Cloud Adoption Quickens, But Not Without IssuesBy Chris Talbot | Print
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Businesses are increasing their rate of IT cloud adoption, but troubleshooting and monitoring remains inadequate to handle the current rate of migrations to the cloud.
Challenges related to the cloud aren’t stopping businesses from adopting the service delivery model.
That's according to a new survey by Network Instruments of 94 network engineers, IT managers and executives who attended the recent Interop networking event.
The results showed a surprisingly large increase in cloud service adoption in the last year, but it also demonstrated the challenges related to troubleshooting and monitoring when it comes to moving to the cloud.
Network Instruments' survey this year marks the fifth time the company has conducted the survey of IT professionals and executives at Interop, and according to Brad Reinboldt, product marketing manager at Network Instruments, the biggest surprise this year was a 20 percent increase cloud service adoption over last year.
"Based on my experience with virtualization, I was surprised we saw a 20 percent increase in the number of folks embracing cloud. I thought there would have been more cautiousness in doing so," Reinboldt said. He noted the change as being fairly significant and proof that businesses understand and are embracing the benefits of cloud computing.
However, there is a trade-off. With the rise in adoption of cloud computing, there's also the worry that it comes at the cost of a decline or lack of improvement in troubleshooting (noted by 60 percent of survey respondents) and that monitoring of applications has also worsened or remained the same (stated by 52 percent of respondents).
"When these types of solutions and technologies operate to their optimal, they add tremendous value and you see that value right away," Reinboldt said. He compared cloud today to the challenges of VoIP half a decade ago. It held great promise, but then there were hiccups that needed to be resolved before the technology could really come into its own.
From an infrastructure perspective, certain applications don’t immediately port over to the cloud very well, particularly what Reinboldt called "chatty apps." Many applications worked well internally on a LAN but then didn’t transfer well over to the cloud. The survey results indicated that the percentage of applications being run in the cloud will grow from 21 percent to 38 percent by mid-2012. In time, the user experience will improve, much as it did with VoIP, but Reinboldt noted that the survey results show that IT professionals are beginning to experience challenges in deploying cloud services.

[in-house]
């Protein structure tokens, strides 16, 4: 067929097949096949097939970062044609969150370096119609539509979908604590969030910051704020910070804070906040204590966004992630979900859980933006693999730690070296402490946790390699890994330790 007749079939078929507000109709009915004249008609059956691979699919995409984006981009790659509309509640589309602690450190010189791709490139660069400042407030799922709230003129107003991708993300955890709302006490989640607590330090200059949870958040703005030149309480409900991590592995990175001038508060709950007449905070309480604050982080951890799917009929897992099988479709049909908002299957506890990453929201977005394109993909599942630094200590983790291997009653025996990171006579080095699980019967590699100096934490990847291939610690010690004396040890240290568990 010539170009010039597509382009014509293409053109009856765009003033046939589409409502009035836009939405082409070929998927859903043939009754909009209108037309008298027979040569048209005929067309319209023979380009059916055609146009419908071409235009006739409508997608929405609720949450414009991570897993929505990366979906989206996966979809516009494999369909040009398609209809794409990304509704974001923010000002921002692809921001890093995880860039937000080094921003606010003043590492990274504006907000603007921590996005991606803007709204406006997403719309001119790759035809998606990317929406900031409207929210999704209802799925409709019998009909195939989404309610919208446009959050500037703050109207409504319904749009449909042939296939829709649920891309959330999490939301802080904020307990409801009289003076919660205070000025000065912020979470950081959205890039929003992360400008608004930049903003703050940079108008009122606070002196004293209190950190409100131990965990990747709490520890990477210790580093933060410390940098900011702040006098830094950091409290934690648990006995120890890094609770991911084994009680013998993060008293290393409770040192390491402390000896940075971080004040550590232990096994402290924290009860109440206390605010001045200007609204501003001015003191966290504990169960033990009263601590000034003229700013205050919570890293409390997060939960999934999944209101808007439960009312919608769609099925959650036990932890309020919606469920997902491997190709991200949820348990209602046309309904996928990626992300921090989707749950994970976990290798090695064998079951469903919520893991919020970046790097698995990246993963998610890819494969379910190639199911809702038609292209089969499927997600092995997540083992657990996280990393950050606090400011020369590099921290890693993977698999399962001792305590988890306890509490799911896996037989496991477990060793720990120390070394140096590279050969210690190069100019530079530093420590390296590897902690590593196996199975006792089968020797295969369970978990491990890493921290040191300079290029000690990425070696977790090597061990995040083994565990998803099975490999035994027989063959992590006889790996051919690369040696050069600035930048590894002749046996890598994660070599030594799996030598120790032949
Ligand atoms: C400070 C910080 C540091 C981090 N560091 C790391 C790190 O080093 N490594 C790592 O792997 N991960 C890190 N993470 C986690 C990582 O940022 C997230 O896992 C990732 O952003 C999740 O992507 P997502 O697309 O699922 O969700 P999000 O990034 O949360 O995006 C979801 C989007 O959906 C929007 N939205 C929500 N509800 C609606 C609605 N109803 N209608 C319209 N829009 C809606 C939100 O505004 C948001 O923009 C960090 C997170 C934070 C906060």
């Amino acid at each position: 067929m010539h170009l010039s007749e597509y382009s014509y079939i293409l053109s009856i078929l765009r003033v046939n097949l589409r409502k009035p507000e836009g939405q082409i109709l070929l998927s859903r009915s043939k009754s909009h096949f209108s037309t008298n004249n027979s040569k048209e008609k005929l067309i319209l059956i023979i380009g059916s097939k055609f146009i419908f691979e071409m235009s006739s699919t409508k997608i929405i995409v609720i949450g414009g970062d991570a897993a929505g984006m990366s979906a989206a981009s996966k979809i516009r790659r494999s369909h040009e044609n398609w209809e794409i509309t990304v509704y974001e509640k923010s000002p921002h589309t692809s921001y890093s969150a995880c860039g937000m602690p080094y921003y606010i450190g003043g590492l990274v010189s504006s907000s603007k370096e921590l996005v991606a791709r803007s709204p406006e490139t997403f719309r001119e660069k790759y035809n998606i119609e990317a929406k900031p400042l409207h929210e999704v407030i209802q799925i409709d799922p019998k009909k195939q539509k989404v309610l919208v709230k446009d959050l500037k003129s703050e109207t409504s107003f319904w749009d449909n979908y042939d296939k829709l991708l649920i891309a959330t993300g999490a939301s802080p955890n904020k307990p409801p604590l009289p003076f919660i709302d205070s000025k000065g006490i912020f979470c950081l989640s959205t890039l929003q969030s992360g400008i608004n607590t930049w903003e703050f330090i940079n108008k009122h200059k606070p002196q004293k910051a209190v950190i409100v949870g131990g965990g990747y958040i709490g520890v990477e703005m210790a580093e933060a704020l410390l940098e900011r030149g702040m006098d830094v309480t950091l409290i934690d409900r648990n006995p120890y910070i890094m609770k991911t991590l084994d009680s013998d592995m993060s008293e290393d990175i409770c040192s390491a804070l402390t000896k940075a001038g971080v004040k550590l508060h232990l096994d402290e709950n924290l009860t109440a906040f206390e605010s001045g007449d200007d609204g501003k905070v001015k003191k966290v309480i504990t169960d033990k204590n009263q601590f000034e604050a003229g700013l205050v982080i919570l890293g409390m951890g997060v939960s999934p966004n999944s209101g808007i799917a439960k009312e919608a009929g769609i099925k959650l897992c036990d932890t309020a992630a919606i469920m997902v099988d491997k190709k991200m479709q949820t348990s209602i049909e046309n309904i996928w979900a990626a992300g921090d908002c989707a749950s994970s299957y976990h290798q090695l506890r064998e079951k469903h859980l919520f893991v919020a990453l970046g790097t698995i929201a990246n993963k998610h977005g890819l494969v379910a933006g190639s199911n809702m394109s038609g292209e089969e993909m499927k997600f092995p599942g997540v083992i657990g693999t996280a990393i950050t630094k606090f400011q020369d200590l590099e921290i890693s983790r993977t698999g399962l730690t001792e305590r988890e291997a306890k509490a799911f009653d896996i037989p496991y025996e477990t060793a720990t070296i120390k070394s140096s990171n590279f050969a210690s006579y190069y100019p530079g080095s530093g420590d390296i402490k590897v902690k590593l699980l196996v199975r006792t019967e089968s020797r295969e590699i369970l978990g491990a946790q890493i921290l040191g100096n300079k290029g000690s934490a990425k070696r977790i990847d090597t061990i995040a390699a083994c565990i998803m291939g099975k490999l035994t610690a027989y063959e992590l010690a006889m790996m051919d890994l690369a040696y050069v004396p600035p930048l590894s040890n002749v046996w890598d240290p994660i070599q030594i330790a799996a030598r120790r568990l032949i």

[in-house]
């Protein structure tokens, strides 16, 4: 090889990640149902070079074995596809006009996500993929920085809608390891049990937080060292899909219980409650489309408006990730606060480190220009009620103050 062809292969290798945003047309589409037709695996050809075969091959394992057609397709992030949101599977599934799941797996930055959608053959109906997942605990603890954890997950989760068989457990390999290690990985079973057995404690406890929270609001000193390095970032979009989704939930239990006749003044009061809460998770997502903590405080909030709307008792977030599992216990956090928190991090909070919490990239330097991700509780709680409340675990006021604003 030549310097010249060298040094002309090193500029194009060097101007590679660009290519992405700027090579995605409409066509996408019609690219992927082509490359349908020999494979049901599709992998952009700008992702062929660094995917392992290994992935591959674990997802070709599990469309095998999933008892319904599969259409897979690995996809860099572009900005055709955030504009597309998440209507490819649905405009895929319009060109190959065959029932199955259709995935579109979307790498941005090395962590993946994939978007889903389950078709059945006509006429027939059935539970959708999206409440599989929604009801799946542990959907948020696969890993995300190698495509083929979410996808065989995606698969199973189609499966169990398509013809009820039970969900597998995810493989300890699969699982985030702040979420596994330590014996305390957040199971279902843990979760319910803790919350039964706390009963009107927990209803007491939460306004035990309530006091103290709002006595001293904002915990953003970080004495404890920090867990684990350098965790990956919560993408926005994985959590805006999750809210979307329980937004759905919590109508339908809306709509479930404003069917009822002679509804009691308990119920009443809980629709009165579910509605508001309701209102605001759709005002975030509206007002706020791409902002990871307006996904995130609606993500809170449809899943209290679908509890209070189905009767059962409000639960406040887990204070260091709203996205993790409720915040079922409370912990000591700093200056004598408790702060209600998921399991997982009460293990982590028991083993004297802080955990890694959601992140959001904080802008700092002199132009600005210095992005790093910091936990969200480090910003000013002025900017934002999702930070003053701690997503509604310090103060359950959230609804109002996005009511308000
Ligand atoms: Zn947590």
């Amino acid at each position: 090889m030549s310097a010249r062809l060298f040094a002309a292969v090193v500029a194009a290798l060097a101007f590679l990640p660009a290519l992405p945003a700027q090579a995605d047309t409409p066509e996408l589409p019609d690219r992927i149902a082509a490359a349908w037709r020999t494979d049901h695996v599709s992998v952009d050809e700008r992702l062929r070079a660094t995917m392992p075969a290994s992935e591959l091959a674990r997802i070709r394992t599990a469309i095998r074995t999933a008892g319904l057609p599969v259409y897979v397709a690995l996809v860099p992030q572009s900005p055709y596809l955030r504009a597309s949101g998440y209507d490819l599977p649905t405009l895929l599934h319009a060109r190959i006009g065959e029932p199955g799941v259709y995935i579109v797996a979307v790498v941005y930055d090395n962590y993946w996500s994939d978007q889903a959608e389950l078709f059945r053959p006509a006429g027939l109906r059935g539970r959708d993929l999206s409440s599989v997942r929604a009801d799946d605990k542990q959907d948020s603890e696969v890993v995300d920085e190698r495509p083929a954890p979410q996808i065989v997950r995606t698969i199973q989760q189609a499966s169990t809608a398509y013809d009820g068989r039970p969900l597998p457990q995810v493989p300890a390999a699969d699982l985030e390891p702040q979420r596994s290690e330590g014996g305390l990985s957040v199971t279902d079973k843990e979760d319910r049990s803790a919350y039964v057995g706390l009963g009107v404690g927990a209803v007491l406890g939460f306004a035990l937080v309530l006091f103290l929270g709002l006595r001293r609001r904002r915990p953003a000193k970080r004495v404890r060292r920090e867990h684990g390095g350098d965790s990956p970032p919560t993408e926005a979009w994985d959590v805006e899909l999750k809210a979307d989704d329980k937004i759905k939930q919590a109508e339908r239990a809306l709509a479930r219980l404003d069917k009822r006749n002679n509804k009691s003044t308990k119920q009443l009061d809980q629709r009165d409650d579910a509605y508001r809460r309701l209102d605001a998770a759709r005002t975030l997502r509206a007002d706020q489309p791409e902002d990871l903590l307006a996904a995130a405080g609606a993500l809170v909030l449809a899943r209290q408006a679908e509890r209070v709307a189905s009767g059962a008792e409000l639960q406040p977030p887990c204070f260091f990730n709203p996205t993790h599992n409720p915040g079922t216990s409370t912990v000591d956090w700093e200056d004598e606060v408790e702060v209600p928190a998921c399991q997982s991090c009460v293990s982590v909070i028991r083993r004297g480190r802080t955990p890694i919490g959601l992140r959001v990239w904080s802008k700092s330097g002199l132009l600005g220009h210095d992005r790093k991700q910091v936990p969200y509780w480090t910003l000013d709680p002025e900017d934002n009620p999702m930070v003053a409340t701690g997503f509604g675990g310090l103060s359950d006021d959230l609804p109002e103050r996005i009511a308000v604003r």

Of the 94 survey respondents to the survey, 61 percent said they have cloud computing services running on their networks now. Half of those organizations are running some form of SaaS, such as Salesforce.com or Google Apps. The number of organizations that have implemented SaaS to some degree increased by 10 percent over the 2010 Interop survey.
As many industry insiders have suggested over the last year or more, the private cloud is showing considerable growth. Of the respondents, 50 percent have deployed private clouds, which is a 21 percent increase over last year’s survey results. Additionally, 21 percent of respondents said they were relying platform-as-a-service (PaaS) such as Microsoft Azure or Salesforce.com Force.
Although businesses are clearly facing some challenges in using cloud services, they’re also realizing the benefits. For instance, 61 percent of respondents indicated that application availability improved once they’d deployed cloud services. Only 4 percent said their application availability decreased. Also, 52 percent said the end-user experience improved after deploying cloud services, whereas only 4 percent noted a decline. More than half of respondents also stated that their ability to scale applications had increased after deploying cloud services.
"Clearly, the survey shows there really is value, bottom line-wise for a company to do this, but they have to take into account that there is another variable in the equation," Reinboldt said. There’s a need to understand how cloud-based applications are going to behave in their individual environments, he added.